Flood Insurance Quote Forms
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Flood Insurance Information
Why do I need flood insurance if I live on a hill and will never get flooded?
Floods can occur in any area, although to varying degrees. If you live on a hill or in an area that has never been flooded, your risk may be significantly reduced, but it is not eliminated.
Flooding can be caused by heavy rains, melting snow, inadequate drainage systems, failed protective devices such as levees and dams, as well as by tropical storms and hurricanes. Please make an informed decision about the flood risks you face before deciding not to purchase flood insurance. Talk to your agent for additional details – you may qualify for a Preferred Risk Policy (a lower-cost flood insurance policy).
Why do I need flood insurance, even though my community has never been flooded?
Flooding occurs in moderate-to-low risk areas as well as in high-risk areas. Poor drainage systems, rapid accumulation of rainfall, snowmelt, and broken water mains can all result in flood. Properties on a hillside can be damaged by mudflow, a covered peril under the Standard Flood Insurance Policy. Structures located in high-risk flood areas have a significant chance (26 percent) of suffering flood damage during the term of a 30-year mortgage. In a high-risk area, your home is more than twice as likely to be damaged by a flood than by fire. For these reasons, flood insurance is required by law for buildings in high-risk flood areas as a condition of receiving a mortgage from a federally regulated or insured lender.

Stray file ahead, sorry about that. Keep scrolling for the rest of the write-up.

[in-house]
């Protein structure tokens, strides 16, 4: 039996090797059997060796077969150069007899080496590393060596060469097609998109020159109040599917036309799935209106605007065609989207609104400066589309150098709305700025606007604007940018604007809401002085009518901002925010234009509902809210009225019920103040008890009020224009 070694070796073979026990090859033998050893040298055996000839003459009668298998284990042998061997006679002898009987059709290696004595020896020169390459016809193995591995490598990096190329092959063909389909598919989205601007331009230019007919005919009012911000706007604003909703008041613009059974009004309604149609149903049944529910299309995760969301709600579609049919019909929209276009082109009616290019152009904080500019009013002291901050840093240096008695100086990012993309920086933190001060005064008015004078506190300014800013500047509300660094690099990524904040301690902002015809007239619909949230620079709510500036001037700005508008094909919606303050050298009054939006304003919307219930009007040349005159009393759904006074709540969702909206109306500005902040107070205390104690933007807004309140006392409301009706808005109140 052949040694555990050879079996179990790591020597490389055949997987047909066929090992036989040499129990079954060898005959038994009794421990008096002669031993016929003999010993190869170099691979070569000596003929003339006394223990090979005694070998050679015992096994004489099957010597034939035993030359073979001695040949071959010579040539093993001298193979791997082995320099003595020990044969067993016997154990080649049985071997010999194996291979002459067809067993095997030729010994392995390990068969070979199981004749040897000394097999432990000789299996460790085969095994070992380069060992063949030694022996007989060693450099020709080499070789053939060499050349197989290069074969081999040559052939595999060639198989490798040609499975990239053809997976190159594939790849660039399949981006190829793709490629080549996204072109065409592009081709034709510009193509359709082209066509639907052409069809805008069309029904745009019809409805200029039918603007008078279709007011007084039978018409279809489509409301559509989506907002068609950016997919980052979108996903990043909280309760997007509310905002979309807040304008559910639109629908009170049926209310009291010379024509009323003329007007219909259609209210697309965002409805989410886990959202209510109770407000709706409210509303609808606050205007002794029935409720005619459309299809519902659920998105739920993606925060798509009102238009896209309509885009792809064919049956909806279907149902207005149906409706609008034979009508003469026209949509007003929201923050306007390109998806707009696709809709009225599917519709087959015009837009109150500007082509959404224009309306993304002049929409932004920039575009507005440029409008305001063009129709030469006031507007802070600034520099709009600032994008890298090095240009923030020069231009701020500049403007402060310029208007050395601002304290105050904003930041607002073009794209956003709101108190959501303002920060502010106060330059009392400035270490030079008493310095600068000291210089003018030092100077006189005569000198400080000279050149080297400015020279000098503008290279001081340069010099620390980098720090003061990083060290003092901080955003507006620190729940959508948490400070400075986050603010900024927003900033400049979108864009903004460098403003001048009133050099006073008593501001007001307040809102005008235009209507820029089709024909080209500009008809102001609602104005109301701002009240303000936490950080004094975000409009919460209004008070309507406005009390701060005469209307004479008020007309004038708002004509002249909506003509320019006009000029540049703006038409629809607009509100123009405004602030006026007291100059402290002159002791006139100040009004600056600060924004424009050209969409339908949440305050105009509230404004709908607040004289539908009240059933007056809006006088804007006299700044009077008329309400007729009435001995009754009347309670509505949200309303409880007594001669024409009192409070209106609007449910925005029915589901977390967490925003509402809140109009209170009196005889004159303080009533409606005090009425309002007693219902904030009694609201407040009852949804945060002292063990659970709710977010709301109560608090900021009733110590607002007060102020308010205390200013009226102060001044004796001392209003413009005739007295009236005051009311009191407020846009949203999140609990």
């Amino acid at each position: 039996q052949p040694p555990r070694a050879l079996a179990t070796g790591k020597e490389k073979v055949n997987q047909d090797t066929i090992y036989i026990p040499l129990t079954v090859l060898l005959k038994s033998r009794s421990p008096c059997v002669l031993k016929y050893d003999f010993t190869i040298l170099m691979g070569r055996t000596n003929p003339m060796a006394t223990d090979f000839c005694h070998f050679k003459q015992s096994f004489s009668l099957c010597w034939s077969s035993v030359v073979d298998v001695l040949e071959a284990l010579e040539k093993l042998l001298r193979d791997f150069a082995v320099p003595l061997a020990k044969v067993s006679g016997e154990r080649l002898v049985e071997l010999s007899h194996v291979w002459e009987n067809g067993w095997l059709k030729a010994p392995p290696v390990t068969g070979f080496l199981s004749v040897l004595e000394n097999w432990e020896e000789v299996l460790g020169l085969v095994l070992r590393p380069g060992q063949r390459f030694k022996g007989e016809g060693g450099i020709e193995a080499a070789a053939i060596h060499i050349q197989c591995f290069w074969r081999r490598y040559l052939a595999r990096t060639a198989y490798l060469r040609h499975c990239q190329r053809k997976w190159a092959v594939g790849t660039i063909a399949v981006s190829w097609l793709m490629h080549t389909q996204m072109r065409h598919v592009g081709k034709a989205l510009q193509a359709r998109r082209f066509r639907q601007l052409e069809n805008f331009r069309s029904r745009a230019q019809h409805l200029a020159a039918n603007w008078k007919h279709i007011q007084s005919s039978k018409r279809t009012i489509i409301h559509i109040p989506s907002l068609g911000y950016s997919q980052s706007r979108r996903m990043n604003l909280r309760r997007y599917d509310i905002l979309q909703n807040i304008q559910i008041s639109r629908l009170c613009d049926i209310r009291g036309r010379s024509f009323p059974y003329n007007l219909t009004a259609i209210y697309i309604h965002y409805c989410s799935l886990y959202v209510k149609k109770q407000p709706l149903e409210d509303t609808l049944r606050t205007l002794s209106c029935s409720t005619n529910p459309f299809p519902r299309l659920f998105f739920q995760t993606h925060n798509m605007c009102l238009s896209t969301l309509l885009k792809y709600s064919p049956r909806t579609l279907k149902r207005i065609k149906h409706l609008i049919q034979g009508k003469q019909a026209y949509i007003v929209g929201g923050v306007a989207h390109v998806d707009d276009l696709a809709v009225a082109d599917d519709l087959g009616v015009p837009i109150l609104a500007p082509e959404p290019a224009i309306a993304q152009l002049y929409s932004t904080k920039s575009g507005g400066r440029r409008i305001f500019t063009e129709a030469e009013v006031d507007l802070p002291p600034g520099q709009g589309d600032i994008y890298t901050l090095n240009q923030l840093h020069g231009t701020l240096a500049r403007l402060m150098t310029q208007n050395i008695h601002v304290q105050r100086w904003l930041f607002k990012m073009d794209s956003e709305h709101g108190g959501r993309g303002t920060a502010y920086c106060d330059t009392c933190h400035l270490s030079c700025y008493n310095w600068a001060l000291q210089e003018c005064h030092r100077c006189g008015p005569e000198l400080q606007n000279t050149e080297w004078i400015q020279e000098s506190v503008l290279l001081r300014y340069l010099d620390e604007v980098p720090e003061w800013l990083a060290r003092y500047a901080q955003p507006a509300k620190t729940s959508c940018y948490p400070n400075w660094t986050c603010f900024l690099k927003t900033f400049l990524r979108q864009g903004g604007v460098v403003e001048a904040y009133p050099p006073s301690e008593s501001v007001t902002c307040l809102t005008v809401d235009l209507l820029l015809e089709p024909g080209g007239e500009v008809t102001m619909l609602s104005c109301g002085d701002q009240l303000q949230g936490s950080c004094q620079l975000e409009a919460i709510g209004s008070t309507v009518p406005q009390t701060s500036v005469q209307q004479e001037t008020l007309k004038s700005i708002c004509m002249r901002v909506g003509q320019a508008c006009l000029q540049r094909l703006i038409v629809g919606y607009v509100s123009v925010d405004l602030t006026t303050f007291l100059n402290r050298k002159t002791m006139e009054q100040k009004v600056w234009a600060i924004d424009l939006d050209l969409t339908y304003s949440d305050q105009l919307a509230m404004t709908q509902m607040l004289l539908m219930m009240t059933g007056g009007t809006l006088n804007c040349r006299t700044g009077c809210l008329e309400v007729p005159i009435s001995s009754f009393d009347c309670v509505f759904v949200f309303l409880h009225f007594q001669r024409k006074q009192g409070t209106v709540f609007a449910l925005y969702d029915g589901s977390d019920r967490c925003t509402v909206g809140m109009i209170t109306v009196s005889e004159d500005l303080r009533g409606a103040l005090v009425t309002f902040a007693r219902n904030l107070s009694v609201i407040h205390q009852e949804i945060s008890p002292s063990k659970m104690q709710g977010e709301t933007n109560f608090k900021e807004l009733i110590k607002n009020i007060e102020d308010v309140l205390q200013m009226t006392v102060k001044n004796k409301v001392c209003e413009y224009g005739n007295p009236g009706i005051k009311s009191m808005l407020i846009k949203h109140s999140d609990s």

(Please include the hyperlinks as indicated below as copied from the Big I’s website)
The Federal Emergency Management Agency has released a 3-minute video to help the public better understand the basics of the National Flood Insurance Program.
The video covers several topics, including mitigation, flood insurance rate maps, floodplain management and how flood insurance works in conjunction with the NFIP. There is also mention of some important mitigation tools like flood vents and building above the base flood elevation (BFE).
Building above the BFE is an important topic, especially with the rebuilding efforts following Superstorm Sandy and use of advisory base flood elevations (ABFE) shown on new maps.
Building above the BFE or with ABFE may seem like a difficult process, but the benefits cannot be ignored.
Consider the O’Grady family. As they began building in Atlantic Beach, N.Y., they were told that they could not build the main floor of their home because of new local building codes that would require them to elevate their home at least to the BFE. Thomas O’Grady begrudgingly complied with the local and state regulations, but after Sandy hit, he said he was thankful that he had done so. In a FEMA video, he notes his neighbors had some four feet of water in their basements after Sandy, while his “house escaped, basically.”